Now I know that our governments might spin idealogical differences, but we are all pretty much the same-- wanting to raise our children in peace. We don't know that unless we make contact with one another. How better to do that than through music -- the universal language!
Posted by Karen | February 29, 2008 2:09 PM
Music can make a huge difference. Karl Haas once said that a musical event is often is a great diplomat. Good for the NYPhil!
Posted by Donald Machen | February 29, 2008 5:41 PM
What a touching performance! I am Korean-American and although I really do not know much about North Korea and it's politics, I do know that the New York Philharmonic playing "Arirang" brought streams of tears to my face. It is a rather sad old folk song reflecting how difficult life was. I grew up hearing the song. It was so beautifully done, it truly "spoke" the tone and sadness of the song without lyrics. Thank you for traveling and reaching out to people that may not be fortunate to hear such music! I think that visit and performance will have a positive and much lasting effect for years to come!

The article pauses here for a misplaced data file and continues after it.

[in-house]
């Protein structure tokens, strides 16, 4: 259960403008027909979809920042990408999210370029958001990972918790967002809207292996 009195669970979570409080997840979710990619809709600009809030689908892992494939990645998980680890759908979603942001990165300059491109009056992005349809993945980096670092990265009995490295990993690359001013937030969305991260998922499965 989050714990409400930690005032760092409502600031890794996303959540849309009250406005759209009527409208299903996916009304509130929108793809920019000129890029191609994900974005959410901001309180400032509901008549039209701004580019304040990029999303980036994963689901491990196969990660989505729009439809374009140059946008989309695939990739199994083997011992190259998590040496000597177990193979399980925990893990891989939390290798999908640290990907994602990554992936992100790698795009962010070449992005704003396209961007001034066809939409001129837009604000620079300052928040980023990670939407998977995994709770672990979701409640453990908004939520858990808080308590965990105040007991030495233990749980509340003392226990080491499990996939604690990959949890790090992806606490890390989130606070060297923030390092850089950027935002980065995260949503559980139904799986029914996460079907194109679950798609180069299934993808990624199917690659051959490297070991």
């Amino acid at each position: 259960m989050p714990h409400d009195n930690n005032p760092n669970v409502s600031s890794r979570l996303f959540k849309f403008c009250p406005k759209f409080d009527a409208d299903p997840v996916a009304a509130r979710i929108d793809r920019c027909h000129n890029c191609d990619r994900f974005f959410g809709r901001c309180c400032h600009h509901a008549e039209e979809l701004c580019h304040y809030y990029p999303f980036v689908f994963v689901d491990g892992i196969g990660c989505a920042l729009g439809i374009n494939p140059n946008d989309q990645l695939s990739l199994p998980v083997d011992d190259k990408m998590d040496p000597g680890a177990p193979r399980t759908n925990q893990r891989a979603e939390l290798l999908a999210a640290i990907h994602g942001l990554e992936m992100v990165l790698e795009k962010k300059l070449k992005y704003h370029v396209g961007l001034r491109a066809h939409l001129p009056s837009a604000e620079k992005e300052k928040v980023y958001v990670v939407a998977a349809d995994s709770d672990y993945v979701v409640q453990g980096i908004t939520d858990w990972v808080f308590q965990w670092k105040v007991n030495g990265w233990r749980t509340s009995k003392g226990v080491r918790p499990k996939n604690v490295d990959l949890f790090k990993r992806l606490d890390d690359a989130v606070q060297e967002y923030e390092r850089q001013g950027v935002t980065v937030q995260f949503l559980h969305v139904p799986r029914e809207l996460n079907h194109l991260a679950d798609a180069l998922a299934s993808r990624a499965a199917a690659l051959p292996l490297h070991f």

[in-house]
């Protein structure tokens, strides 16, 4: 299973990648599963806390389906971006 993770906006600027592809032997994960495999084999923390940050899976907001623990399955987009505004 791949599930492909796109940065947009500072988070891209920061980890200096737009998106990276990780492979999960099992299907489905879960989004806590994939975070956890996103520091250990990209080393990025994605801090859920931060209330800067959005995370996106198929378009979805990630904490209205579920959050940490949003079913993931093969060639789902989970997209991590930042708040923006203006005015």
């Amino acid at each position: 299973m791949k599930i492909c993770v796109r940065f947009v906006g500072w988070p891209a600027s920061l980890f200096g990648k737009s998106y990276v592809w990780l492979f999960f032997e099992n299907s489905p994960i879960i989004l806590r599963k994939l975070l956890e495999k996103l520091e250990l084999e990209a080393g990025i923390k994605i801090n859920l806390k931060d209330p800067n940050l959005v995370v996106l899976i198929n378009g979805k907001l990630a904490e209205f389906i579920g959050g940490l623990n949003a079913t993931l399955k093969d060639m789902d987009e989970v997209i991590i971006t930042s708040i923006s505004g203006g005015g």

Posted by Shannon Kim Fontana | February 29, 2008 8:47 PM
I say Congrats to the New York Phil and everyone connected with getting them to North Korea. I really do not know what is the matter with these people who have to find something negative in such a happening. As one other comment-er said, music is the universal language. Not one opportunity for "speaking" that language with others should be lost. Maybe the Boston Symphony should be next!